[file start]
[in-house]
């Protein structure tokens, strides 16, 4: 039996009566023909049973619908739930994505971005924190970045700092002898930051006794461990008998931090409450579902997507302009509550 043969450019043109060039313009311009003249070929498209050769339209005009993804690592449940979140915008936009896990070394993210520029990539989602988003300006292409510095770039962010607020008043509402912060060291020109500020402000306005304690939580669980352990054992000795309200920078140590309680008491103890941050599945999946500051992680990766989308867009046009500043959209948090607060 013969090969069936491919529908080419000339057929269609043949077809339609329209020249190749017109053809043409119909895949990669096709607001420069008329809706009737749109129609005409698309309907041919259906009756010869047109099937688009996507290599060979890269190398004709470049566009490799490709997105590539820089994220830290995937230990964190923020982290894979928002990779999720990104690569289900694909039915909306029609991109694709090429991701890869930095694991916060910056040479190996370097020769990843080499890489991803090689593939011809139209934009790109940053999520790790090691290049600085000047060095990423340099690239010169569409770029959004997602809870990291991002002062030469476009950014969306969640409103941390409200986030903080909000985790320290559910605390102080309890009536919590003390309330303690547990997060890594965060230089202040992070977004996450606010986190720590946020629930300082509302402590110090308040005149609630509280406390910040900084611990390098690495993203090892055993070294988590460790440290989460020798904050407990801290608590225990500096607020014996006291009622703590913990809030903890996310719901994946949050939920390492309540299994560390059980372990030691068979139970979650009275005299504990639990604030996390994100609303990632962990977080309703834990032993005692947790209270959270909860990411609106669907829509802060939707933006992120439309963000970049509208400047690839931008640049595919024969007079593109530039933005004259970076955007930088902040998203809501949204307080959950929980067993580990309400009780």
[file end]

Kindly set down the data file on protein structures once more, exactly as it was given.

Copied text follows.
[in-house]
């Protein structure tokens, strides 16, 4: 039996009566023909049973619908739930994505971005924190970045700092002898930051006794461990008998931090409450579902997507302009509550 043969450019043109060039313009311009003249070929498209050769339209005009993804690592449940979140915008936009896990070394993210520029990539989602988003300006292409510095770039962010607020008043509402912060060291020109500020402000306005304690939580669980352990054992000795309200920078140590309680008491103890941050599945999946500051992680990766989308867009046009500043959209948090607060 013969090969069936491919529908080419000339057929269609043949077809339609329209020249190749017109053809043409119909895949990669096709607001420069008329809706009737749109129609005409698309309907041919259906009756010869047109099937688009996507290599060979890269190398004709470049566009490799490709997105590539820089994220830290995937230990964190923020982290894979928002990779999720990104690569289900694909039915909306029609991109694709090429991701890869930095694991916060910056040479190996370097020769990843080499890489991803090689593939011809139209934009790109940053999520790790090691290049600085000047060095990423340099690239010169569409770029959004997602809870990291991002002062030469476009950014969306969640409103941390409200986030903080909000985790320290559910605390102080309890009536919590003390309330303690547990997060890594965060230089202040992070977004996450606010986190720590946020629930300082509302402590110090308040005149609630509280406390910040900084611990390098690495993203090892055993070294988590460790440290989460020798904050407990801290608590225990500096607020014996006291009622703590913990809030903890996310719901994946949050939920390492309540299994560390059980372990030691068979139970979650009275005299504990639990604030996390994100609303990632962990977080309703834990032993005692947790209270959270909860990411609106669907829509802060939707933006992120439309963000970049509208400047690839931008640049595919024969007079593109530039933005004259970076955007930088902040998203809501949204307080959950929980067993580990309400009780």